Chapter 2, Part 6 – Health Research Foundation
Health Research Foundation
On October 4, 1937, while the NCA’s Committee on Educational Standards was meeting to compare the curricula of 37 chiropractic colleges against a set of educational standards, Dr. Alfred Budden, Ross H. Elliott and attorney, Elam Amstutz, submitted Articles of Incorporation for the Health Research Foundation (HRF.)
The Foundation, of which Dr. Budden was president, provided governance authority for Western States College. Significantly, the second article of the incorporation document contains the following statement: “To provide, without profit, for the advancement of the healing arts and sciences….” Health Research Foundation incorporation documents, 1937. Dr. Budden had always advocated that chiropractic education be offered through non-profit institutions. A few of the chiropractic colleges of that era were in favor of moving to not-for-profit status, but consensus could not be achieved. Advocacy for non-profit chiropractic colleges remained a minority point of view. From Dr. Budden’s perspective, time had expired on further deliberation about non-profit institutions; he simply could no longer tolerate the status quo.
With unshakable conviction that the chiropractic profession must move in this direction, he moved independently to make Western States the first chiropractic college to officially become non-profit. It would take decades, but eventually, all chiropractic colleges became not-for-profit institutions. Some did so voluntarily—others by accreditation requirement.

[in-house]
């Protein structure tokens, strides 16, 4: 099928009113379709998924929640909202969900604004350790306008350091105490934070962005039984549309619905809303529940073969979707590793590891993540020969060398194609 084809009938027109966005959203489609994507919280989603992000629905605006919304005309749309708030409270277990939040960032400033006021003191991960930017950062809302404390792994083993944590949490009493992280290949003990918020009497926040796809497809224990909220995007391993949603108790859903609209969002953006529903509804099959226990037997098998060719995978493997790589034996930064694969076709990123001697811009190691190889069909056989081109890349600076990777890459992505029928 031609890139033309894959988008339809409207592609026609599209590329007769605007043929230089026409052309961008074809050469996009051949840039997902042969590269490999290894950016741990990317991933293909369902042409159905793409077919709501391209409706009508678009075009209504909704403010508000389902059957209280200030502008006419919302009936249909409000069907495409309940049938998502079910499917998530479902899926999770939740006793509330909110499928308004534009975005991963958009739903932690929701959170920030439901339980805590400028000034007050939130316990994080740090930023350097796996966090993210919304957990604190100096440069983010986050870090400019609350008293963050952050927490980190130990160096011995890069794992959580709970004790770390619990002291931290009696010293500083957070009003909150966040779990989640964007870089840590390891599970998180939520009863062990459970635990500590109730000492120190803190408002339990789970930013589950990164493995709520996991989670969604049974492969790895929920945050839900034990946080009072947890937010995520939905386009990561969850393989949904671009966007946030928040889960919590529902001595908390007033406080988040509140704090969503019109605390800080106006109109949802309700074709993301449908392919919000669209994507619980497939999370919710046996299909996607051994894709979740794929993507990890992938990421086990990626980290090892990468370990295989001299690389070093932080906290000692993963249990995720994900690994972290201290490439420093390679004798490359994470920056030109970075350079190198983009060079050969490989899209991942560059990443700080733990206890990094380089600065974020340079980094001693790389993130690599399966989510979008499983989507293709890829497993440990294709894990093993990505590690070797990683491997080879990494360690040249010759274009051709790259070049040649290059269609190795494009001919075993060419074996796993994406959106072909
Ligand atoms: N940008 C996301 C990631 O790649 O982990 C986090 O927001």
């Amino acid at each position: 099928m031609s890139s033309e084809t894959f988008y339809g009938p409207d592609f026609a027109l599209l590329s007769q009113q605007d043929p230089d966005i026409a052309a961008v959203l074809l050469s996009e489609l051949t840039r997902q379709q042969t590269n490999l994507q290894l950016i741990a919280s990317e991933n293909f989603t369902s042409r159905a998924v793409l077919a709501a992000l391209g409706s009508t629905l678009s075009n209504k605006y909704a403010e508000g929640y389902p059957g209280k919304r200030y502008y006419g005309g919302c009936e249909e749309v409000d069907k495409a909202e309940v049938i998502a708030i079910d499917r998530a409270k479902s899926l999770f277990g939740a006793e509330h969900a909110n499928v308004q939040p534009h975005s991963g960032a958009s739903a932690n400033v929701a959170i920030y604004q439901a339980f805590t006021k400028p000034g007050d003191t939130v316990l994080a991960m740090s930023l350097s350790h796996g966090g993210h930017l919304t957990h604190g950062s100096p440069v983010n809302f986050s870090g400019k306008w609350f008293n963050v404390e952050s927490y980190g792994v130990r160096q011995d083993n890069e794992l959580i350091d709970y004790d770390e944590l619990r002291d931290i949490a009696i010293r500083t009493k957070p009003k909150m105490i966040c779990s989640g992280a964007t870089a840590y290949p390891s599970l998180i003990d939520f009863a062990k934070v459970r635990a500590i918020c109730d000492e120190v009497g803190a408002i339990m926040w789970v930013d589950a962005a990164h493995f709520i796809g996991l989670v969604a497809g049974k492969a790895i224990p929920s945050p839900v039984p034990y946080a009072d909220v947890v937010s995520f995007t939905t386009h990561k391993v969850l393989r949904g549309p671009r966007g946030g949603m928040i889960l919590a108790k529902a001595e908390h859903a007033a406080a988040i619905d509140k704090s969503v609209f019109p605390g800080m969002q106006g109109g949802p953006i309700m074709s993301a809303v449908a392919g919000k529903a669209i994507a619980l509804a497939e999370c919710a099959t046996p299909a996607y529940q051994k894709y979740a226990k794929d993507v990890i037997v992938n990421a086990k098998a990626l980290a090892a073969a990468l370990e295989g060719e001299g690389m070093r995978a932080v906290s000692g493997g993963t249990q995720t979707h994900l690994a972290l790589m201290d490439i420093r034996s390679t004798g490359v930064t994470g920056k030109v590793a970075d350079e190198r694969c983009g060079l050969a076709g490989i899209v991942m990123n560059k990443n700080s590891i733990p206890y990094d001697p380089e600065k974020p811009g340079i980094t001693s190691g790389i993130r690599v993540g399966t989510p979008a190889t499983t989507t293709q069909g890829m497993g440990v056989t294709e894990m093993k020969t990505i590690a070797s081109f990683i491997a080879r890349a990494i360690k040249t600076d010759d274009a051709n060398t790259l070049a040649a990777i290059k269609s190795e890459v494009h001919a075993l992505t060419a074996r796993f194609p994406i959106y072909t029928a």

Following eviction from the Sechtem Building by the Lloyd Boulevard Hospital in 1932, the college moved. Most probably, the college moved to 538 SE Alder.
An undated marketing brochure with that address for the college contains a written entry on the cover “May 29, 1933,” but there is no way to verify its accuracy. A similar marketing brochure for “1938-1939” has the college operating at 538 SE Alder.
Two chiropractic colleges (no longer in existence), in Denver and in Nashville, published catalogs in 1937 and circa 1938 that contrasted WSC’s curriculum and what was offered elsewhere during the same period.
In 1938, the HRF signed a purchase agreement for a new campus at SE 11th and Clay, moving to that location sometime in 1939.
The new campus provided more spacious accommodations, and every room in the building supported some aspect of college operations. The outpatient clinic was housed in the basement. General administrative and staff offices, the x-ray suite, and a few classrooms were located on the main floor. The remainder of classrooms and laboratories were on the upper floor. A child health center was developed at the new campus to address the health care needs of children in the community.
Commencement exercise brochure for July 1939.
Despite the obvious benefits of a more attractive campus setting and significantly expanded curriculum, the effects of the Great Depression continued to undermine student enrollment and growth of the college. Like many of the chiropractic colleges of that period, few had much in the way of an endowment or a cushion against financial hardship. Simply put, most of the chiropractic colleges were tuition-dependent and many prospective students were unable to afford the expense.
A bleak situation became even darker when on May 24, 1939, WSC was notified by the Internal Revenue Service that their “…corporation income and excess profits tax return is delinquent for the calendar year 1938.”WSC notified of tax delinquency for tax year 1938. This event started a contentious exchange with the IRS that would persist for years. The IRS cloud hung over the institution for the remainder of that year and through the next decade. Public knowledge of the college’s ongoing dispute with the IRS did little to attract prospective students from an already dwindling student population.